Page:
If you were on Wall Street, people would be saying you should be put in jail for that kind of misleading advertising.

    You obviously mention, but totally ignore the interest cost in your calculations, and you build in an inflation rate that is totally ridiculous in this economic environment. [SK: The inflation rate in electric prices is a matter of public record for each state: CA 6.7%. I agree it is ridiculous, and has no relation to the larger economy, but it is factual ]

    It is deceptive to say the time value of money clouds the issue because you are going to have to pay for energy. You also ARE going to have to pay interest, or forego the interest you could have earned.

    [SK: ?? I included the interest for a 20 year loan ]

    I hope you are not one of the people excoriating the prime-loan brokers. You have become one of them!

    SHAME ON YOU.

    Mark

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  • http://www.hot-water-heaters-reviews.com Zee

    Solar and other renewable energy solution, for space or water heating is definitely a future.

    I have seen numerous comments regarding the best solution for water heating, gas, electric, condensation, fuel cells, solar… and it all depends how much money you want to spend. Everything spins around your budget.

    Your acceptance of a new (read green/renewable) technology is directly related to how much money you want to spend. Thinking long term… today with money shortage… it is tough.

    But, people like to experiment, spend minimum or use parts found in the garage to build a solar water heater for example. I like ideas and designs of cheap and functional heating systems.

    Some ideas can be found here, http://www.hot-water-heaters-reviews.com/build-solar-water-heater.html, and many more to come.

    Cheers,

    Zee

  • http://www.hot-water-heaters-reviews.com Zee

    Solar and other renewable energy solution, for space or water heating is definitely a future.

    I have seen numerous comments regarding the best solution for water heating, gas, electric, condensation, fuel cells, solar… and it all depends how much money you want to spend. Everything spins around your budget.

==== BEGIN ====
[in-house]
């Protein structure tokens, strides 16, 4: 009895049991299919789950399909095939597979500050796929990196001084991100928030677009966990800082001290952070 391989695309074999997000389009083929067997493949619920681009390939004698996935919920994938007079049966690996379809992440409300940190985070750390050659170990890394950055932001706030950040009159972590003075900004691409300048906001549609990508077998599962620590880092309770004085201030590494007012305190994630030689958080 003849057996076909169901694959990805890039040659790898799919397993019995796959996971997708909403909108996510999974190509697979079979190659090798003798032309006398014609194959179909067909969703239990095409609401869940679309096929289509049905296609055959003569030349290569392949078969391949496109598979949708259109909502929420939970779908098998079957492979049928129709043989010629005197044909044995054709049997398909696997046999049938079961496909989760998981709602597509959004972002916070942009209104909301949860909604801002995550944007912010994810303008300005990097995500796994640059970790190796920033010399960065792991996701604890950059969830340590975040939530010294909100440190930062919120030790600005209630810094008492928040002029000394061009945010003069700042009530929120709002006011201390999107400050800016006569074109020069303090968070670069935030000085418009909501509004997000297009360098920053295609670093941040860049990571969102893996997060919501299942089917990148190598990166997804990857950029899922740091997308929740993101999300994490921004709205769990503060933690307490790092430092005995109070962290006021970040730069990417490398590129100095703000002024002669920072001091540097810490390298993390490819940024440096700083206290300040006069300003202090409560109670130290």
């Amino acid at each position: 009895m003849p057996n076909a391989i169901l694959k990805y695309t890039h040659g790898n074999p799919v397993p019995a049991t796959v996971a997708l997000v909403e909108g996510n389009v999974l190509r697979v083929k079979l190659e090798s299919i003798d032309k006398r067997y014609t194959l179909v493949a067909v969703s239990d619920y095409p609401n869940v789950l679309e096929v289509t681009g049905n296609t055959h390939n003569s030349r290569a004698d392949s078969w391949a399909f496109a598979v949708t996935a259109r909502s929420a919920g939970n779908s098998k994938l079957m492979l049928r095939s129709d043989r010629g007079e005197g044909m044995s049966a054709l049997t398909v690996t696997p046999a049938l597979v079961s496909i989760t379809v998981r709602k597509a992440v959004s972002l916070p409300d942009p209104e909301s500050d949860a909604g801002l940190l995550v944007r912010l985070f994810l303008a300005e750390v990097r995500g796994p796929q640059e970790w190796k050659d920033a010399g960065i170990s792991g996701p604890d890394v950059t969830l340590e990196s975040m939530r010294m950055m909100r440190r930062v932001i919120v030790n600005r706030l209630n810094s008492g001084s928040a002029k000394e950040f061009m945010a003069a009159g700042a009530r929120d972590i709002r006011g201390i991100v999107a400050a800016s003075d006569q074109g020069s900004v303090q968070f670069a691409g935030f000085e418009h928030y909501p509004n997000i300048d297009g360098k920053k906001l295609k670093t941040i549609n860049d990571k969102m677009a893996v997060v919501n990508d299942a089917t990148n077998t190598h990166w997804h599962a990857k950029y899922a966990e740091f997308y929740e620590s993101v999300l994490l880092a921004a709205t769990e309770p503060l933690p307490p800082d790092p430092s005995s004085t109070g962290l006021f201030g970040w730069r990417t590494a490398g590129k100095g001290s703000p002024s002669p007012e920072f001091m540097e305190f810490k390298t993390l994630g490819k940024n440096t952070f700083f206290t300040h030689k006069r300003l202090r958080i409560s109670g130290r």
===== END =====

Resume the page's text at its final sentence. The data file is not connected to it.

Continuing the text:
Your acceptance of a new (read green/renewable) technology is directly related to how much money you want to spend. Thinking long term… today with money shortage… it is tough.

    But, people like to experiment, spend minimum or use parts found in the garage to build a solar water heater for example. I like ideas and designs of cheap and functional heating systems.

    Some ideas can be found here, http://www.hot-water-heaters-reviews.com/build-solar-water-heater.html, and many more to come.

    Cheers,

    Zee

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  • George Parrott

    We went to solar PV during 2008, before the full 30% tax credit without limits. Our home system is rated at 3.7 kW (dc) installed as an awning off the south facing roof of our 2 story home. It has reduced our annual TOTAL to P G & E to ZERO for the year of actual use. We still pay the monthly connect fee of around $13 but….before PV installation our monthly bills averaged $250/month. We eagerly got bids and installed the PV system (and a solar water heater system) after our 3rd month utility bills in this new house served fully by P G & E, as our previous 24 years of electric service was from Sacramento’s SMUD. Our last month in the old, SMUD served house, was virtually the same kW total as our first month in the new house (PG & E) and the PG & E electric total was FOUR TIMES what our SMUD monthly charge was in the old house ! Even without today’s wonderful Federal tax credit, we are happy to be “free” of PG & E tiered charges.

  • George Parrott

    We went to solar PV during 2008, before the full 30% tax credit without limits. Our home system is rated at 3.7 kW (dc) installed as an awning off the south facing roof of our 2 story home. It has reduced our annual TOTAL to P G & E to ZERO for the year of actual use. We still pay the monthly connect fee of around $13 but….before PV installation our monthly bills averaged $250/month. We eagerly got bids and installed the PV system (and a solar water heater system) after our 3rd month utility bills in this new house served fully by P G & E, as our previous 24 years of electric service was from Sacramento’s SMUD. Our last month in the old, SMUD served house, was virtually the same kW total as our first month in the new house (PG & E) and the PG & E electric total was FOUR TIMES what our SMUD monthly charge was in the old house ! Even without today’s wonderful Federal tax credit, we are happy to be “free” of PG & E tiered charges.